The gentle cycle’s hidden menace: Or why how you do laundry matters to the earth
Researchers at Newcastle University ran tests with full-scale machines to show that a delicate wash, which uses up to twice as much water as a standard cycle, releases on average 800,000 more microfibres than less water-hungry cycles.
“Our findings were a surprise,” said Prof Grant Burgess, a marine microbiologist who led the research. “You would expect delicate washes to protect clothes and lead to less microfibres being released, but our careful studies showed that in fact it was the opposite.”
Colour me suitably bleached. Assuming bleach adds colours, which, given the state of laundry research, it just might.
Apparently what makes the difference is the amount of water used. The more water, the worse the effect on clothes, as far as microplastics are concerned.
Well, damn. I don’t own my washing machine. It comes with the apartment I rent. It’s a small, apartment-sized stacked unit. It has one setting for water level. Full. I’m stymied.
Are you, like me, wondering where plastics in the clothes come from?
The clothing industry produces more than 42m tonnes of synthetic fibres every year. The vast majority, about 80%, are used to make polyester garments. Previous tests have found that washing synthetic items can release between 500,000 and 6m microfibres per wash.
Because many washing machines lack filters that can remove microplastics from their wastewater, the fibres are carried into water treatment plants and can eventually reach the seas. The particles, which come from a variety of sources, are now ubiquitous in the environment, from the deepest marine trench in the Pacific Ocean to the pristine wilderness of Antarctica. Scientists have found the plastics in organisms at every level of the food chain from plankton to marine mammals.
Washing in small amounts of water (or waiting until I have enough dirty clothes for a full load), then, and not use the delicate cycle. What else?
Thankfully, the New York Times came up with some fine eco-laundry tips, and a few scary stats. U.S. households do on average 300 loads of laundry a year. This amounts to 179 million metric tons of carbon dioxide, equal to the total annual energy use of more than 21 million homes.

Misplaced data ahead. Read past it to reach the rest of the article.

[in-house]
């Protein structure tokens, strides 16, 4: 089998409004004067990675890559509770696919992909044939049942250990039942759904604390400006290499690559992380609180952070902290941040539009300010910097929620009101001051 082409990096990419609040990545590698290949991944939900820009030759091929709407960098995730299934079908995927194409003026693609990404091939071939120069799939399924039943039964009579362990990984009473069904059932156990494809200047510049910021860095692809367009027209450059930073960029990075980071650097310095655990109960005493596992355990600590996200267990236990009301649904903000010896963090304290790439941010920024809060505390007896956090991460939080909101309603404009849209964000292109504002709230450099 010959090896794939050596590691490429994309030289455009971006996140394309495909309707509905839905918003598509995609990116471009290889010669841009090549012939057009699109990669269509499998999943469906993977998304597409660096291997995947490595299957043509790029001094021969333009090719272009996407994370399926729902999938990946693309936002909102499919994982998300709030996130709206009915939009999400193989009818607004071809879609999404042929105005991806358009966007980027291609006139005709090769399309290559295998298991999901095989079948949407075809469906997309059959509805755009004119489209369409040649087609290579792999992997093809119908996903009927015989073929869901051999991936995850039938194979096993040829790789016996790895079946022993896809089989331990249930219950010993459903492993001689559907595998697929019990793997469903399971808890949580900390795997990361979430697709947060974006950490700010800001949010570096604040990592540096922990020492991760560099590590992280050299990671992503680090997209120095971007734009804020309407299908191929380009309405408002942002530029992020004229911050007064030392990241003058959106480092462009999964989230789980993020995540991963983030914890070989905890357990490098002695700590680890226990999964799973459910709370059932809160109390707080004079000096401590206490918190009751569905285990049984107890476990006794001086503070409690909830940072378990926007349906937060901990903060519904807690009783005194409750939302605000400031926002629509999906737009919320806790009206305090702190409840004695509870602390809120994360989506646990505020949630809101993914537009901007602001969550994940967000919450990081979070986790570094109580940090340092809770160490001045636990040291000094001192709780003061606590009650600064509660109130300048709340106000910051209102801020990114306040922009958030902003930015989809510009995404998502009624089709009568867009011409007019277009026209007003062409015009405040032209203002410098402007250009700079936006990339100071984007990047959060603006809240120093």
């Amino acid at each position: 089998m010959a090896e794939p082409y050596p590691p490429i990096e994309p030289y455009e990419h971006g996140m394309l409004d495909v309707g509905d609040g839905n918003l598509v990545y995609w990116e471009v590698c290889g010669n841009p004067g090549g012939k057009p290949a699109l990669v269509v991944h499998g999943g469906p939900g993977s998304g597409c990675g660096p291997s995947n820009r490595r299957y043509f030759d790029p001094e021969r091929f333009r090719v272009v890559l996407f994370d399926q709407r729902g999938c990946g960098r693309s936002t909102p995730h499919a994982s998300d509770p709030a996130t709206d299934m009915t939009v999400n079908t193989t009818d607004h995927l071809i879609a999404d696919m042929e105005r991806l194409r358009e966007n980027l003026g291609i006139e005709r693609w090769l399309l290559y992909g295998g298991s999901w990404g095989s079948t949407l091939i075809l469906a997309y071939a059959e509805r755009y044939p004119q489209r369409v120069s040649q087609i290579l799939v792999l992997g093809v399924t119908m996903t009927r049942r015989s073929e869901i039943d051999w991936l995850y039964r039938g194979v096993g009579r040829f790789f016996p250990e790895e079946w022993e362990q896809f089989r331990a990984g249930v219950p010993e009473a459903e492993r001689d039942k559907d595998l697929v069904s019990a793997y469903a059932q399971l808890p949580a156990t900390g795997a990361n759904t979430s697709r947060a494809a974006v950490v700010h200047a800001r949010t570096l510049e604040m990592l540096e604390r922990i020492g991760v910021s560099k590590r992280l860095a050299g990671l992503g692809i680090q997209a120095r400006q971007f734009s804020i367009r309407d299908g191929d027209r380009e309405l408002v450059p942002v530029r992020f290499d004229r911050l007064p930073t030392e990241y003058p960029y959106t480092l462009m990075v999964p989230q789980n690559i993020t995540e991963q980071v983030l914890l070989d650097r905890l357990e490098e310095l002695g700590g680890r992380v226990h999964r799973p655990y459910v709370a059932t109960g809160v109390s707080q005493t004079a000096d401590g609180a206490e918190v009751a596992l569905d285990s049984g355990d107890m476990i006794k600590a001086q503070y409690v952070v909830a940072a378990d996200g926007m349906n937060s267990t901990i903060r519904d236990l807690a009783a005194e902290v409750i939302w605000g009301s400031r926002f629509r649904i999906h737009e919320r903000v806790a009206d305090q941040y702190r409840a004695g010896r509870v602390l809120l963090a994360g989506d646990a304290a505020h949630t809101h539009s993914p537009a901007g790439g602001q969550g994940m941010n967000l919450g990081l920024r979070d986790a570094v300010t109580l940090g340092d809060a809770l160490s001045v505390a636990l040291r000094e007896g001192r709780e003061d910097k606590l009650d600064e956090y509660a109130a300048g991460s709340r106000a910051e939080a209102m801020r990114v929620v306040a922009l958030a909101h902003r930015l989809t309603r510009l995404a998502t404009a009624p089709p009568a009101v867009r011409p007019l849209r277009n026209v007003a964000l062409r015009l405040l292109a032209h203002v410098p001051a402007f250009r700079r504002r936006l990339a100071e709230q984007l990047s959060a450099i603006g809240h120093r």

They say you should use cold water because “about 90 percent of the energy a washing machine uses goes toward heating water.” For reasons that are explained but that I still don’t understand, using cold water counter-intuitively involves water heating (I know, I know) so if your machine has a “tap cold” setting on it, use that.
Mine does, yay!
Not only will you save money using tap cold water to wash most of your laundry, but you’ll help save the planet, too:
One calculation from the cleaning institute, using Energy Star data, estimated that a household could cut its emissions by 864 pounds of carbon per year by washing four out of five loads in cold water.
Using cold water also apparently – bingo, full circle – helps with the microplastics thing. As for drying the clothes, you already know that, the best way to save on energy and carbon emissions is to air dry as much as possible.
The idea that I was personally dumping microplastics into the environment via my innocent-looking washing machine was bad enough, but this is worse.
Rainfall washes more than 7 trillion pieces of microplastics, much of it tire particles left behind on streets, into San Francisco Bay each year – an amount 300 times greater than what comes from microfibers washing off polyester clothes, microbeads from beauty products and the many other plastics washing down our sinks and sewers.
Also this line: “A scientific review of 52 studies recently concluded that humans on average consume a credit card’s worth of microplastic each week.”
There’s no consensus on whether this is especially dangerous to humans or animals. You wait for studies if you like. Me, I’m going to make renewed efforts to drive less and not use the delicate cycle.